[<< wikinews] Wikinews Shorts: August 30, 2008
A compilation of brief news reports for Saturday, August 30, 2008 .


=== Gambian Central Bank predicts economic growth of 6.5% ===

The Central Bank of The Gambia has predicted that Gambia will grow by more than 6.5 percent during the year of 2008. According to the report that announced the findings, this level of growth is due to a "strong rebound in agricultural output and the continued growth in the services and construction sectors." 
The report also said that the rate of inflation for the first half of 2008 is lower than the rate for the first half of 2007. "Money supply grew by 8.5 percent in the year to end-June 2008 
compared to 12.9 percent a year earlier."
Sources

 "Central Bank Forecasts Economic Growth at 6.5%" — The Point, August 30, 2008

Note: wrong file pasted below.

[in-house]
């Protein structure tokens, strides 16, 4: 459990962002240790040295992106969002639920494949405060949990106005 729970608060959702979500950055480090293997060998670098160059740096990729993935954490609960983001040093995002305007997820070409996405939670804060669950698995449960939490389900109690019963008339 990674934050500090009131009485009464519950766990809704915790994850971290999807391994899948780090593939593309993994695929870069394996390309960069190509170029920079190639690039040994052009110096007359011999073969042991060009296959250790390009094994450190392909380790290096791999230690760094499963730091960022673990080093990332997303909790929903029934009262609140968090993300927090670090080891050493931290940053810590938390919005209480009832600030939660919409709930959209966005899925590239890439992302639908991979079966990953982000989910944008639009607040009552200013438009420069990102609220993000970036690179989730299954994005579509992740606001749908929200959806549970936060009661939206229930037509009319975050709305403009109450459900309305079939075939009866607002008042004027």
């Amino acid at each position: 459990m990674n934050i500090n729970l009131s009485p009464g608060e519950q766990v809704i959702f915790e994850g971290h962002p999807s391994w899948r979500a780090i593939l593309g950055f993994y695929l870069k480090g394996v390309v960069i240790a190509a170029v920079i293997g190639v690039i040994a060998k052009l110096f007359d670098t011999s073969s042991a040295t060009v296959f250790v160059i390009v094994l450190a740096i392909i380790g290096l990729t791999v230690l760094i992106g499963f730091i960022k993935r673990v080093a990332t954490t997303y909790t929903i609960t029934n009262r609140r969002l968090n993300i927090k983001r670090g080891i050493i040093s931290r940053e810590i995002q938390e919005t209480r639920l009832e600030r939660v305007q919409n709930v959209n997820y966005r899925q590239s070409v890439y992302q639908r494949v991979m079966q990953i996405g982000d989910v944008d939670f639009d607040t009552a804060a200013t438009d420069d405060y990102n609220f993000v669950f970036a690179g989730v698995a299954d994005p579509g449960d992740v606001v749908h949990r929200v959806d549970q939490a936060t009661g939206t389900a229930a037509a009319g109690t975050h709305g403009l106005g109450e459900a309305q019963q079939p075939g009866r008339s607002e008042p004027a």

Press Release:  "Monetary Policy Committee Press Release August 28, 2008" — Central Bank of The Gambia, August 28, 2008


=== Teenager killed in Liverpool, UK ===
A sixteen-year-old in the British city of Liverpool was stabbed to death in the early hours of this morning after engaging in an argument at a party.
A spokesperson for the area's police force said that "we are appealing for anyone who was at the address during the course of this party to come forward and make contact with the police."
Sources

 "Boy stabbed to death after party" — BBC News Online, August 30, 2008
 "Teenager stabbed to death at party" — Times Online, August 30, 2008


=== iPhone ad labeled 'misleading' by UK's Advertising Standards Authority ===

The body for regulating advertisements in the United Kingdom, the Advertising Standards Authority has described an iPhone advertisement as misleading and banned it due to the fact it claims that "all the parts of the internet are on the iPhone". 
The authority said this was misleading as neither Adobe Flash Player nor Java, both of which are used on many web pages, are available on the iPhone.
Sources

 "iPhone Ad Crackdown Should Warn Other Vendors" — PC World, August 30, 2008
 "iPhone ad rapped as 'misleading'" — BBC News Online, August 26, 2008